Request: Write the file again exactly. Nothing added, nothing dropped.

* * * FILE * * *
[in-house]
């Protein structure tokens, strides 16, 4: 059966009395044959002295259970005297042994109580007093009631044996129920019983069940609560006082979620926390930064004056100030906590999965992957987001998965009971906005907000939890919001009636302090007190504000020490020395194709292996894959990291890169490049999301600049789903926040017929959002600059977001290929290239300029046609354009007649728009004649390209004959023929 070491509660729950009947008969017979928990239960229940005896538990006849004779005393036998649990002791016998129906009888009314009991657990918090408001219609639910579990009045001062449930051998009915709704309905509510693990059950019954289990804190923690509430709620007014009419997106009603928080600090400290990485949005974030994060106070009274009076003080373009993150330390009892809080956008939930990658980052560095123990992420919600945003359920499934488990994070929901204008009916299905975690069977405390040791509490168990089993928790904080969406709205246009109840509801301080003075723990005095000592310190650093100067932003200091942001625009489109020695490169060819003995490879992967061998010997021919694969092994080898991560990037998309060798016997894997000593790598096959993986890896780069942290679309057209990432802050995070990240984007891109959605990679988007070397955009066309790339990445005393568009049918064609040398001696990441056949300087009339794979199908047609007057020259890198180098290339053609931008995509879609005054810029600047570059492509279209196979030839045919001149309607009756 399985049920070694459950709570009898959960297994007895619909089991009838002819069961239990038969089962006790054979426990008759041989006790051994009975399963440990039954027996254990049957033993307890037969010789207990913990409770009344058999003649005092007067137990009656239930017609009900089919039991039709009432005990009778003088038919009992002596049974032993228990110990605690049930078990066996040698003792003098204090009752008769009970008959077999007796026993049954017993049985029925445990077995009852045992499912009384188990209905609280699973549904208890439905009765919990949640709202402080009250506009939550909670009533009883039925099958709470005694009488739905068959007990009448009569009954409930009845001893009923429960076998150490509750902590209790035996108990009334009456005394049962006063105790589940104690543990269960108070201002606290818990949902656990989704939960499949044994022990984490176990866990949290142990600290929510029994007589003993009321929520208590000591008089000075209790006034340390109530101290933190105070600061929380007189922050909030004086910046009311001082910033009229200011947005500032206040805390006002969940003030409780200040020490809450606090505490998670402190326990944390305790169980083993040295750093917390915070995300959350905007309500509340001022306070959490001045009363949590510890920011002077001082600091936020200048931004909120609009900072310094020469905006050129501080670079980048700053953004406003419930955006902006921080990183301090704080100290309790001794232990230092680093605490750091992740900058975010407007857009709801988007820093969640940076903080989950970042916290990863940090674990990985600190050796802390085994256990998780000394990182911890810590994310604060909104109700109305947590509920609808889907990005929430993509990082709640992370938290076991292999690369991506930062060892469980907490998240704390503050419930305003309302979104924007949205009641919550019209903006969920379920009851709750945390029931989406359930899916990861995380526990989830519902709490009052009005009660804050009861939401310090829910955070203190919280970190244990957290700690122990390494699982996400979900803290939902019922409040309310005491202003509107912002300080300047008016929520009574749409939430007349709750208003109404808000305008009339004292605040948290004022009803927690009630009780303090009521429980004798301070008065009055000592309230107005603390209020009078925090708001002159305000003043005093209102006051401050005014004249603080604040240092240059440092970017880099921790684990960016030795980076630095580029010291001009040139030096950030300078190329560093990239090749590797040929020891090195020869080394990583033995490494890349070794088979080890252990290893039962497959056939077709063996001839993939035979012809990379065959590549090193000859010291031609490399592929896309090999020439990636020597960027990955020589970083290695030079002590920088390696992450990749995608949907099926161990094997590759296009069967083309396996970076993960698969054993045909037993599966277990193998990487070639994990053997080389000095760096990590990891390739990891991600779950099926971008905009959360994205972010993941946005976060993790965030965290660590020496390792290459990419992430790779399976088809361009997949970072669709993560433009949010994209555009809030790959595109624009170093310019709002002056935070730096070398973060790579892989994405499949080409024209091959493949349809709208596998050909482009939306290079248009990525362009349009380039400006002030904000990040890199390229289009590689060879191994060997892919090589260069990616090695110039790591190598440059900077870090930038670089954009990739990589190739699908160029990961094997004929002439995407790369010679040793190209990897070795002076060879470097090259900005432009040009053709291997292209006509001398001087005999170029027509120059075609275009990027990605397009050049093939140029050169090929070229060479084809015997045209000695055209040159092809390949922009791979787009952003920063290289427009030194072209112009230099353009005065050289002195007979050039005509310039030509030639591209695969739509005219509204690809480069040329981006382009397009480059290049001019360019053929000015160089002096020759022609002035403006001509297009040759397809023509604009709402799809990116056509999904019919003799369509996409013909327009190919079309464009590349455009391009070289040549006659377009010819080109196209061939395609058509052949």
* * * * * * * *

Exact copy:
[in-house]
């Protein structure tokens, strides 16, 4: 059966009395044959002295259970005297042994109580007093009631044996129920019983069940609560006082979620926390930064004056100030906590999965992957987001998965009971906005907000939890919001009636302090007190504000020490020395194709292996894959990291890169490049999301600049789903926040017929959002600059977001290929290239300029046609354009007649728009004649390209004959023929 070491509660729950009947008969017979928990239960229940005896538990006849004779005393036998649990002791016998129906009888009314009991657990918090408001219609639910579990009045001062449930051998009915709704309905509510693990059950019954289990804190923690509430709620007014009419997106009603928080600090400290990485949005974030994060106070009274009076003080373009993150330390009892809080956008939930990658980052560095123990992420919600945003359920499934488990994070929901204008009916299905975690069977405390040791509490168990089993928790904080969406709205246009109840509801301080003075723990005095000592310190650093100067932003200091942001625009489109020695490169060819003995490879992967061998010997021919694969092994080898991560990037998309060798016997894997000593790598096959993986890896780069942290679309057209990432802050995070990240984007891109959605990679988007070397955009066309790339990445005393568009049918064609040398001696990441056949300087009339794979199908047609007057020259890198180098290339053609931008995509879609005054810029600047570059492509279209196979030839045919001149309607009756 399985049920070694459950709570009898959960297994007895619909089991009838002819069961239990038969089962006790054979426990008759041989006790051994009975399963440990039954027996254990049957033993307890037969010789207990913990409770009344058999003649005092007067137990009656239930017609009900089919039991039709009432005990009778003088038919009992002596049974032993228990110990605690049930078990066996040698003792003098204090009752008769009970008959077999007796026993049954017993049985029925445990077995009852045992499912009384188990209905609280699973549904208890439905009765919990949640709202402080009250506009939550909670009533009883039925099958709470005694009488739905068959007990009448009569009954409930009845001893009923429960076998150490509750902590209790035996108990009334009456005394049962006063105790589940104690543990269960108070201002606290818990949902656990989704939960499949044994022990984490176990866990949290142990600290929510029994007589003993009321929520208590000591008089000075209790006034340390109530101290933190105070600061929380007189922050909030004086910046009311001082910033009229200011947005500032206040805390006002969940003030409780200040020490809450606090505490998670402190326990944390305790169980083993040295750093917390915070995300959350905007309500509340001022306070959490001045009363949590510890920011002077001082600091936020200048931004909120609009900072310094020469905006050129501080670079980048700053953004406003419930955006902006921080990183301090704080100290309790001794232990230092680093605490750091992740900058975010407007857009709801988007820093969640940076903080989950970042916290990863940090674990990985600190050796802390085994256990998780000394990182911890810590994310604060909104109700109305947590509920609808889907990005929430993509990082709640992370938290076991292999690369991506930062060892469980907490998240704390503050419930305003309302979104924007949205009641919550019209903006969920379920009851709750945390029931989406359930899916990861995380526990989830519902709490009052009005009660804050009861939401310090829910955070203190919280970190244990957290700690122990390494699982996400979900803290939902019922409040309310005491202003509107912002300080300047008016929520009574749409939430007349709750208003109404808000305008009339004292605040948290004022009803927690009630009780303090009521429980004798301070008065009055000592309230107005603390209020009078925090708001002159305000003043005093209102006051401050005014004249603080604040240092240059440092970017880099921790684990960016030795980076630095580029010291001009040139030096950030300078190329560093990239090749590797040929020891090195020869080394990583033995490494890349070794088979080890252990290893039962497959056939077709063996001839993939035979012809990379065959590549090193000859010291031609490399592929896309090999020439990636020597960027990955020589970083290695030079002590920088390696992450990749995608949907099926161990094997590759296009069967083309396996970076993960698969054993045909037993599966277990193998990487070639994990053997080389000095760096990590990891390739990891991600779950099926971008905009959360994205972010993941946005976060993790965030965290660590020496390792290459990419992430790779399976088809361009997949970072669709993560433009949010994209555009809030790959595109624009170093310019709002002056935070730096070398973060790579892989994405499949080409024209091959493949349809709208596998050909482009939306290079248009990525362009349009380039400006002030904000990040890199390229289009590689060879191994060997892919090589260069990616090695110039790591190598440059900077870090930038670089954009990739990589190739699908160029990961094997004929002439995407790369010679040793190209990897070795002076060879470097090259900005432009040009053709291997292209006509001398001087005999170029027509120059075609275009990027990605397009050049093939140029050169090929070229060479084809015997045209000695055209040159092809390949922009791979787009952003920063290289427009030194072209112009230099353009005065050289002195007979050039005509310039030509030639591209695969739509005219509204690809480069040329981006382009397009480059290049001019360019053929000015160089002096020759022609002035403006001509297009040759397809023509604009709402799809990116056509999904019919003799369509996409013909327009190919079309464009590349455009391009070289040549006659377009010819080109196209061939395609058509052949």